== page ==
If someone is not in harmony, he or she could hinder the anointing and the power of God in church gatherings. If someone is talking negatively about the church, even in the privacy of their own home, he or she may wonder why they aren’t sensing the Holy Spirit anymore. If someone is complaining with another person against their church family, God may choose to remove them so the rest of the church can go forward. However, if people will humble themselves and call on God, God will manifest in great power and glory!


Exodus 16-18



In Exodus 16, the people were hungry and without much food in the wilderness, so God fed them manna, a strange bread that would appear on the ground with the dew. The Hebrew word for manna literally means, “What Is It?” because it was something they had never seen before. It was a light bread that would just sustain them, leaving them wanting for more. It was said to have little taste, like wafers with honey. It was white and similar to coriander seed. The Hebrews called it a loathsome bread. 


They were only to gather what they needed for the day, and they could not store it overnight, except for Fridays. On Fridays they could gather double, because the manna was not available on the Sabbath, their day of rest. This was a lesson on dependency on God. If they tried to store it, any day but the night before Sabbath, they would find worms in it. Faith has dependency, and faith will rest in the grace of God. 


The manna was also a sign of covenant. A bowl of it was put into the ark of the covenant. It was kept for their descendants, to remind them how God provided for them. They ate manna for forty years in the desert.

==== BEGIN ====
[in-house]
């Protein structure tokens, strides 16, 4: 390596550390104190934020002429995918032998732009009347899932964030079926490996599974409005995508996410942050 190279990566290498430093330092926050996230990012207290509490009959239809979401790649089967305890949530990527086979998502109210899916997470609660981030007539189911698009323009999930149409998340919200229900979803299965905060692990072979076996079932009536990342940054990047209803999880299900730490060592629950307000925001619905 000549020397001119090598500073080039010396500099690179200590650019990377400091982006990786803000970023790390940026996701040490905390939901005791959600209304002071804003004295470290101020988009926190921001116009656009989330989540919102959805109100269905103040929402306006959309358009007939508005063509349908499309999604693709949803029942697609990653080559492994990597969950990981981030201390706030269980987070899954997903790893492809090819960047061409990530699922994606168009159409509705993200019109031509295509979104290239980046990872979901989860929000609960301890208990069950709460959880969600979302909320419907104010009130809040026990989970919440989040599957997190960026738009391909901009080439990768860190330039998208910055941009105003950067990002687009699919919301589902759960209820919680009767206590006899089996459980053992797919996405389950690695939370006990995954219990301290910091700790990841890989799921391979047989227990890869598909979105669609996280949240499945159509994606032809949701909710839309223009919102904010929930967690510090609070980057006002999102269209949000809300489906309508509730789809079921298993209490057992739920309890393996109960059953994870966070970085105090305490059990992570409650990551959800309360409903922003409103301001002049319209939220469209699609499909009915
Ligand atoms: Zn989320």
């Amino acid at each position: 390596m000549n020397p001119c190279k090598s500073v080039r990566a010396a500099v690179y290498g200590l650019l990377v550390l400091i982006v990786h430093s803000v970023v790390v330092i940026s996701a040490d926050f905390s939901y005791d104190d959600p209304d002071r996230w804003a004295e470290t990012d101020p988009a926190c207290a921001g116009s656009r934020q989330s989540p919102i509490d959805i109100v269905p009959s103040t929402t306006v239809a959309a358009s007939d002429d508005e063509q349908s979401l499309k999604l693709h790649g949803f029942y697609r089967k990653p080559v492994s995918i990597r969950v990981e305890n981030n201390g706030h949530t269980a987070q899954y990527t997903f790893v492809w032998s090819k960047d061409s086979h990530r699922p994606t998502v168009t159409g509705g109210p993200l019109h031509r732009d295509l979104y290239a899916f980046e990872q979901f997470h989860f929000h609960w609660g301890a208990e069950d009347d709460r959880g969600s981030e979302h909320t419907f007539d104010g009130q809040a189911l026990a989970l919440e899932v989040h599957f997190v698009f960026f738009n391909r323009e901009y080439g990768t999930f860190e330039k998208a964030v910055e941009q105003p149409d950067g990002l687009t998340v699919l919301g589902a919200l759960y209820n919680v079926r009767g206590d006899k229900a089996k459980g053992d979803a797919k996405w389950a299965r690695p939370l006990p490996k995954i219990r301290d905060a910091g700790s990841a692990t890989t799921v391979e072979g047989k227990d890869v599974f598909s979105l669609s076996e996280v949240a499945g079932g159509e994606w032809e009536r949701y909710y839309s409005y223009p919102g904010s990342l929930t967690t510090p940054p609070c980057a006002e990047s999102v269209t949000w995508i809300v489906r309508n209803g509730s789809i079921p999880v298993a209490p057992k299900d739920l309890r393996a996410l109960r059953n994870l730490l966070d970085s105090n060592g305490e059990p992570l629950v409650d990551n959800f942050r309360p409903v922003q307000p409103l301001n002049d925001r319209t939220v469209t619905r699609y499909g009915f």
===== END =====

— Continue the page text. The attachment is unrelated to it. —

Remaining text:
God gave the Hebrews manna to test their faith (Exodus 16:4). 


After two years, the people began to despise the manna that was keeping them alive. They had manna for breakfast, manna for lunch, and manna for dinner. They were craving for more. They yielded to their craving (Numbers 11:34) and angered the Lord. The Israelites began to remember Egypt, their place of bondage, longing for the fish, the cucumbers, the leeks, the melons, the onions, and the garlic. In Numbers 11:6 they complained and said, “but now our whole being is dried up; there is nothing at all except this manna before our eyes!” 


In Deuteronomy 8:3, it says, “So He humbled you, allowed you to hunger, and fed you with manna which you did not know nor did your fathers know, that He might make you know that man shall not live by bread alone; but man lives by every word that proceeds from the mouth of the Lord.”


Jesus quotes Deuteronomy in Luke 4:4 when He was tested. God led Jesus to fast, and He was hungry. Satan encouraged Him to make bread from the stones, something Jesus could have done, but instead, knowing He was in a time of testing, found a power for living in a reliance upon God and His Word. The Father told Him to fast, so He obeyed the Word of God, living surrendered to the will of God. Faith is RELIANCE on God to the point of obedience. 



The manna was a foreshadow of faith in Christ (John 6:26-59). Jesus mentioned the manna, and then called Himself “The Bread of Life.” In the same way that we crave food to eat to sustain our life, God gave us an appetite for a relationship with Him and to have His life. He is meant to sustain us as we rely on Him. Jesus boldly says that HE is the bread of life – as we crave Him and rely on Him, He provides life for us. We make Jesus our Lord, and He satisfies the longing of our heart, as well as anything else we need is found in God through Christ. 


In John 6:54 Jesus says that you must eat my flesh and drink my blood. Many turned away from Him after making that statement (verse 66). Jesus asked the disciples if they would turn away from Him too, and Peter answered, “Lord, to whom shall we go? You have the words of eternal life.” Peter understood that eating Jesus was not about cannibalism, it was about finding life through His sacrifice. In verse 63, Jesus says, “My words are spirit, and they are life.” Eat them, take them in, and find the satisfaction and sustenance we crave spiritually.